Changes to Book of Mormon

Changes to Book of Mormon

Since its original publication in 1830, more than 4,000 changes have been made to the text of the Book of Mormon. If it is truly the word of God, there should be no need for modification.

Book of Mormon JapaneseThe majority of the changes made in later editions of the Book of Mormon were in punctuation. Oliver Cowdery added very little punctuation to the manuscript when dictated by Joseph Smith, and the punctuation in the first (1830) edition of the Book of Mormon was made by the typesetter and later revised by editors such as Orson Pratt and James E. Talmage.

Joseph Smith wrote, “I told the brethren that the Book of Mormon was the most correct of any book on earth, and the keystone of our religion, and a man would get nearer to God by abiding by its precepts, than by any other book” (History of the Church 4:461). From the wording of this statement, it is clear that correctness refers to the content of the Book of Mormon, not the translation, the grammar, or the spelling. No one language can adequately express all the nuances intended by the original. Anyone who knows a foreign language can attest that there is no one-to-one correspondence between words in two different languages. Thus, for example, the Hebrew word meaning “to sit” also means “to dwell.” Seeing this word in a Hebrew text, a translator would have to decide which of the two English verbs to use in his English language version. In 1 Nephi 1:6, we read that “there came a pillar of fire and dwelt upon a rock before him.” In this case, Joseph Smith used the word “dwelt” where another translator might have preferred “sat.”

Since the prophet Joseph later made corrections to the text of the Book of Mormon, on both copies of the manuscript (the original and the copy prepared for the printer) and in later editions, it seems clear that he did consider the book to be an infallible translation. The Book of Mormon itself indicates that it may contain errors made by the men who wrote it (Title Page; 1 Nephi 19:6; Jacob 1:2; 7:26; Mormon 8:1, 17; 9:31-33; 3 Nephi 8:2; Ether 5:1). Since Joseph Smith must have known about these statements, his declaration of correctness could not have meant that the book had no failings whatsoever.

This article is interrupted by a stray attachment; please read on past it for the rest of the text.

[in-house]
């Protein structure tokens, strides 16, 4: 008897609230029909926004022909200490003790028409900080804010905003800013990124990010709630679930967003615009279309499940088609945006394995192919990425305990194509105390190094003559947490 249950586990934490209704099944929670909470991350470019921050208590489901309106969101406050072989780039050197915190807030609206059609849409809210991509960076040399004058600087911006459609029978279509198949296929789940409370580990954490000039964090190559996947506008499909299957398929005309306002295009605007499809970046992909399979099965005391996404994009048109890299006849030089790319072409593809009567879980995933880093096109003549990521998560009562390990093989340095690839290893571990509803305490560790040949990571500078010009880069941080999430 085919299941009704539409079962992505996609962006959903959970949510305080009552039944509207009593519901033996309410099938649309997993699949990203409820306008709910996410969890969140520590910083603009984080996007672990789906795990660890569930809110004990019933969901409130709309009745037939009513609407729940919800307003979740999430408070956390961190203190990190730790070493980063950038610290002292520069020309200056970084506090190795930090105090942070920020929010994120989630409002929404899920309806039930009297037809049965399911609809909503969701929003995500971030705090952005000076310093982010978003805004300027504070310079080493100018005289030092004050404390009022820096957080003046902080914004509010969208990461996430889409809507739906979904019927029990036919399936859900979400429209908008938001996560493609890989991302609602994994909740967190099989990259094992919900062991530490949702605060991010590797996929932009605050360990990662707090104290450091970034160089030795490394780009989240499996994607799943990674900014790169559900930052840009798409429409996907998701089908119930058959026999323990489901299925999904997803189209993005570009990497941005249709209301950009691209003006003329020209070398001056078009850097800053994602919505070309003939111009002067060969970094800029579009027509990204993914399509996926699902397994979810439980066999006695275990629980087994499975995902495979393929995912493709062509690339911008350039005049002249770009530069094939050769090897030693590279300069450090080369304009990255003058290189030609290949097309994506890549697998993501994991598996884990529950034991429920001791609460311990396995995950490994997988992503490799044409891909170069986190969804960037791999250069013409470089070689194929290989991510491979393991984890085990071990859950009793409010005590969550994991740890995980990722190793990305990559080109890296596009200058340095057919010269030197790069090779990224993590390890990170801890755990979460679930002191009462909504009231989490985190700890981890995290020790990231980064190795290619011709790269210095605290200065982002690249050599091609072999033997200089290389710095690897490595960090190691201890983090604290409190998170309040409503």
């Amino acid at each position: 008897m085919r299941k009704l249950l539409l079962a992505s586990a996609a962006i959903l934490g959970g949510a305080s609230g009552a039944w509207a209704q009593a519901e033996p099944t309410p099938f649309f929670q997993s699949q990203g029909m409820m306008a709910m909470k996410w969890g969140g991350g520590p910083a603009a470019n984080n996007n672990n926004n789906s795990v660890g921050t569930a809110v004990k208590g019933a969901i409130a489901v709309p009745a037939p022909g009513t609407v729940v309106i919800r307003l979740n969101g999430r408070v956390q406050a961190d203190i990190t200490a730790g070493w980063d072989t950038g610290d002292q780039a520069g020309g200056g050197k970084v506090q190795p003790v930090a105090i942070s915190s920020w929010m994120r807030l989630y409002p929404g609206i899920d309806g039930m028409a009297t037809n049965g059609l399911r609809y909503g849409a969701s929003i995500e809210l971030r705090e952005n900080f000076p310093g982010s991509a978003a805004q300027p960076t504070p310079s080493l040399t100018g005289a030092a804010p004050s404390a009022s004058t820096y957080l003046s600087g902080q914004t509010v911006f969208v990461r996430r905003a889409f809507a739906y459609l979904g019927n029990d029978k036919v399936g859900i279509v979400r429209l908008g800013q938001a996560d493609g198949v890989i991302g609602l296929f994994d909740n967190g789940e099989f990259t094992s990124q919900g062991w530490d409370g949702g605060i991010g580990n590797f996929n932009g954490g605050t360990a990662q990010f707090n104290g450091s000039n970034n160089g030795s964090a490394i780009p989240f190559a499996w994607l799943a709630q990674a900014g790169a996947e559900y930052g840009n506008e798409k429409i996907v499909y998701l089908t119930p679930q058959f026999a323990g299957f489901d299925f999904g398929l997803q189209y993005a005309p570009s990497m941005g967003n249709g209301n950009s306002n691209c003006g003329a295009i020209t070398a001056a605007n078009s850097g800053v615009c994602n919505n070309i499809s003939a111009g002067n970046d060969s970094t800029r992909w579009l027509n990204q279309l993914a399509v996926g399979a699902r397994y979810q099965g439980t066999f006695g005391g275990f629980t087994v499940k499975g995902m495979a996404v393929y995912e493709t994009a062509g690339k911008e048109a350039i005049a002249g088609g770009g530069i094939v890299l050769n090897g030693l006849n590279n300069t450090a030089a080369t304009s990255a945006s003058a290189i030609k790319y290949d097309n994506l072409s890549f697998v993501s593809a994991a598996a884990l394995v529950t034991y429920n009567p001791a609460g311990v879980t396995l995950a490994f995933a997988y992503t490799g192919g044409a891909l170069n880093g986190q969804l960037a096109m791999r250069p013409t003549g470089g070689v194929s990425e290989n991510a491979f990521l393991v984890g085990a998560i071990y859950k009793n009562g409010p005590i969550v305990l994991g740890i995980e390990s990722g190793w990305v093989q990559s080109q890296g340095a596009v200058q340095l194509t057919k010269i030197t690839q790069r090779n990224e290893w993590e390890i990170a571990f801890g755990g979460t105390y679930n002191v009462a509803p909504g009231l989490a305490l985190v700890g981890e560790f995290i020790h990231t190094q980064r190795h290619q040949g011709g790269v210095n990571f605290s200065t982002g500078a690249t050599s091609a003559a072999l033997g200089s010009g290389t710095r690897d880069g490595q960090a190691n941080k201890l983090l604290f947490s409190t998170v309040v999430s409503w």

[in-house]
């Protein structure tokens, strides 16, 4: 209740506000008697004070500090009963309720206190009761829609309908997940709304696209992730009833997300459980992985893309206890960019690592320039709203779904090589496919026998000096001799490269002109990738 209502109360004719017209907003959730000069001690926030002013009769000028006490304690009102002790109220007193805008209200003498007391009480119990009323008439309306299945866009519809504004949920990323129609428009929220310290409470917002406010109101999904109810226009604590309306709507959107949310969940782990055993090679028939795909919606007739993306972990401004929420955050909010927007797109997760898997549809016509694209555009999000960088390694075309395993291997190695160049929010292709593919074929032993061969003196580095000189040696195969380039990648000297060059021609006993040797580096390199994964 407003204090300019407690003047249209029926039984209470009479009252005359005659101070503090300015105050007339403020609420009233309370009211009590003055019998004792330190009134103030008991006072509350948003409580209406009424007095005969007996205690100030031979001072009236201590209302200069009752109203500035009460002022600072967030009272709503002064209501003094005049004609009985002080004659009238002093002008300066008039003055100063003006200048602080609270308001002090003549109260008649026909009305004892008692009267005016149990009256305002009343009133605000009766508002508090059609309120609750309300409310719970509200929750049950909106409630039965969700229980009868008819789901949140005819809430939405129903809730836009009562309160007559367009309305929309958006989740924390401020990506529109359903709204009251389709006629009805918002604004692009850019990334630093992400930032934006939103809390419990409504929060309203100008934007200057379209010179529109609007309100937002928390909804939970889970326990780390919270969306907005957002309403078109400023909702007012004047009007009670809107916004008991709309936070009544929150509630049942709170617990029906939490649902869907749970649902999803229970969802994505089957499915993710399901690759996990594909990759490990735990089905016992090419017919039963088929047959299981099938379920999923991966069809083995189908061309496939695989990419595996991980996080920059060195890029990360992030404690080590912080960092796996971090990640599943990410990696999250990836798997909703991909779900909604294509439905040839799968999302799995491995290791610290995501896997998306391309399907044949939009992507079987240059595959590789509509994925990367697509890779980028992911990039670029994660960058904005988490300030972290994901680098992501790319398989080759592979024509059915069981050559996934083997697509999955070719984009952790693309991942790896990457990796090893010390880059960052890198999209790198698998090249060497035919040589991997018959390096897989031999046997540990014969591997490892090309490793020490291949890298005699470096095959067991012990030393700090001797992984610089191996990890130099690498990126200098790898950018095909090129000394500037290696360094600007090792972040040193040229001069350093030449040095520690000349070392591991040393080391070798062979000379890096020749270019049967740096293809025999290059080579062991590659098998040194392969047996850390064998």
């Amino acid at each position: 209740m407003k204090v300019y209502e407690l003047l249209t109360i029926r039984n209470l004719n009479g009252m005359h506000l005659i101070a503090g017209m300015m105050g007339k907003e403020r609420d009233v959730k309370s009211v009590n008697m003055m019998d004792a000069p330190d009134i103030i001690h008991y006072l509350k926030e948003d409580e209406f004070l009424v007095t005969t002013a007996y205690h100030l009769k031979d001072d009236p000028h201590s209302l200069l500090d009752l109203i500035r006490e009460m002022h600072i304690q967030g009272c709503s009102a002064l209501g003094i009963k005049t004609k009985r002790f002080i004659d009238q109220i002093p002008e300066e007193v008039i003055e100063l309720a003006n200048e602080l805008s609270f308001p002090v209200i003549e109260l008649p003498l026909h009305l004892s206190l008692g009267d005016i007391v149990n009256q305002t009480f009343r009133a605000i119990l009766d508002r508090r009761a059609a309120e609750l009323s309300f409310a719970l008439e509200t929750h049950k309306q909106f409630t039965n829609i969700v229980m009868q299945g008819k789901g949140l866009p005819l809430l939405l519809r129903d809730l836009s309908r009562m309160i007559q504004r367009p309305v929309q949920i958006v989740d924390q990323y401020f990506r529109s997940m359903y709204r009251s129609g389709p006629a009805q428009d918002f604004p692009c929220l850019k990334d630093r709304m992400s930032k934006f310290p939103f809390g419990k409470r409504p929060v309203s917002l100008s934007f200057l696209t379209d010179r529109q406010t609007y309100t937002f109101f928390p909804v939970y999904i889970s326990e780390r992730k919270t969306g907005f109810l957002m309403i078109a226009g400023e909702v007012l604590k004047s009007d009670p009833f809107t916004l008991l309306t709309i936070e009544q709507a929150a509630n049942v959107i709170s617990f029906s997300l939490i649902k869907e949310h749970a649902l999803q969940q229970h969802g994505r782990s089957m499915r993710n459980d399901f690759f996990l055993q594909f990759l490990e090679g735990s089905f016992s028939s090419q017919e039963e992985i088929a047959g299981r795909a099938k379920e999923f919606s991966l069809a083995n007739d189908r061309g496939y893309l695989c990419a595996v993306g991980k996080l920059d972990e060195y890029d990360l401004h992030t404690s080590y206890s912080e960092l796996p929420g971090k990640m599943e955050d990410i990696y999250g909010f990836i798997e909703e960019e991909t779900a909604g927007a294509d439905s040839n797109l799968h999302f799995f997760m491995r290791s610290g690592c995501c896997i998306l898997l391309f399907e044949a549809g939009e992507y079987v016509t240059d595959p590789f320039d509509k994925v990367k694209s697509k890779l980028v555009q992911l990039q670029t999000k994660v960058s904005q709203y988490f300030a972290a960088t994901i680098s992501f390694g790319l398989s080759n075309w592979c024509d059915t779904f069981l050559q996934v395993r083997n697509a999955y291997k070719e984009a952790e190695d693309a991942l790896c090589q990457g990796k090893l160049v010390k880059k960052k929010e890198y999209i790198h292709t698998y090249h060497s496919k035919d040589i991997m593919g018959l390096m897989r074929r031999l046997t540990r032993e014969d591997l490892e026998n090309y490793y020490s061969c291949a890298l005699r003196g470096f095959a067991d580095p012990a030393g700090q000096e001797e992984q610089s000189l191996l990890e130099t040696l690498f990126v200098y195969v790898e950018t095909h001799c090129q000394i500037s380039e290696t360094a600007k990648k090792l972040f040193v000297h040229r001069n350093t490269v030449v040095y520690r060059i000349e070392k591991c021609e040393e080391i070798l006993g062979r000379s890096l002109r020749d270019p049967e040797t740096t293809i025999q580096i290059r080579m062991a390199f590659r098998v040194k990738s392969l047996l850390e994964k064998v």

The Church of Jesus Christ of Latter-day Saints always acknowledged changes that were made to the published Book of Mormon. Joseph Smith noted, in 1837, that he was correcting “errors which escaped notice in the first edition” of the Book of Mormon (History of the Church 4.494-5, 541). The current (1981) edition, on the prefatory page entitled “A Brief Explanation About the Book of Mormon,” contains the following statement: “About this edition: Some minor errors in the text have been perpetuated in past editions of the Book of Mormon. This edition contains corrections that seem appropriate to bring the material into conformity with prepublication manuscripts and early editions edited by the Prophet Joseph Smith.” Prior to and at the time of appearance of the 1981 publication, the official LDS Church magazine, The Ensign, carried articles noting some of the changes and why they were being made.

In incorporating changes into its text, the Book of Mormon is in good company, for the Bible, too, has had many changes to it over the centuries. Not only were there changes made in the Hebrew and Greek of the Old and the New Testaments (as demonstrated by variants in the manuscripts), but the English Bible, too, has had many changes over the years. Except for retranslations, the reasons for these biblical changes are the same ones cited for the Book of Mormon.